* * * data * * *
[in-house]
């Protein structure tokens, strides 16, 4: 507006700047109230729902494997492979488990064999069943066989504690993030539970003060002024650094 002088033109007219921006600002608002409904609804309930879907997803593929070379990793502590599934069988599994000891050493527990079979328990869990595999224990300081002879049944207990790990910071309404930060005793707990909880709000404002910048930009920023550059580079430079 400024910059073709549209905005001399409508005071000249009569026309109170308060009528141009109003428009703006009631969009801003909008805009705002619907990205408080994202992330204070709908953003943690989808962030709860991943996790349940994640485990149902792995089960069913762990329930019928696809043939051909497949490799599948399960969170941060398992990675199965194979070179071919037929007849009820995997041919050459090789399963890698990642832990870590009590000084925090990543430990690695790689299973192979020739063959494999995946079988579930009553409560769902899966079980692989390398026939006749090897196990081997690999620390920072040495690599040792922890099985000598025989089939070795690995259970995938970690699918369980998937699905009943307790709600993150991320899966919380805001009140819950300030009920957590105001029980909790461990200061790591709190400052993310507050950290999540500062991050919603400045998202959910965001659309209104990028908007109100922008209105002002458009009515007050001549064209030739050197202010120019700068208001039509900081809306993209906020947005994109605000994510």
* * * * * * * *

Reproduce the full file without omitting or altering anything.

[in-house]
């Protein structure tokens, strides 16, 4: 507006700047109230729902494997492979488990064999069943066989504690993030539970003060002024650094 002088033109007219921006600002608002409904609804309930879907997803593929070379990793502590599934069988599994000891050493527990079979328990869990595999224990300081002879049944207990790990910071309404930060005793707990909880709000404002910048930009920023550059580079430079 400024910059073709549209905005001399409508005071000249009569026309109170308060009528141009109003428009703006009631969009801003909008805009705002619907990205408080994202992330204070709908953003943690989808962030709860991943996790349940994640485990149902792995089960069913762990329930019928696809043939051909497949490799599948399960969170941060398992990675199965194979070179071919037929007849009820995997041919050459090789399963890698990642832990870590009590000084925090990543430990690695790689299973192979020739063959494999995946079988579930009553409560769902899966079980692989390398026939006749090897196990081997690999620390920072040495690599040792922890099985000598025989089939070795690995259970995938970690699918369980998937699905009943307790709600993150991320899966919380805001009140819950300030009920957590105001029980909790461990200061790591709190400052993310507050950290999540500062991050919603400045998202959910965001659309209104990028908007109100922008209105002002458009009515007050001549064209030739050197202010120019700068208001039509900081809306993209906020947005994109605000994510």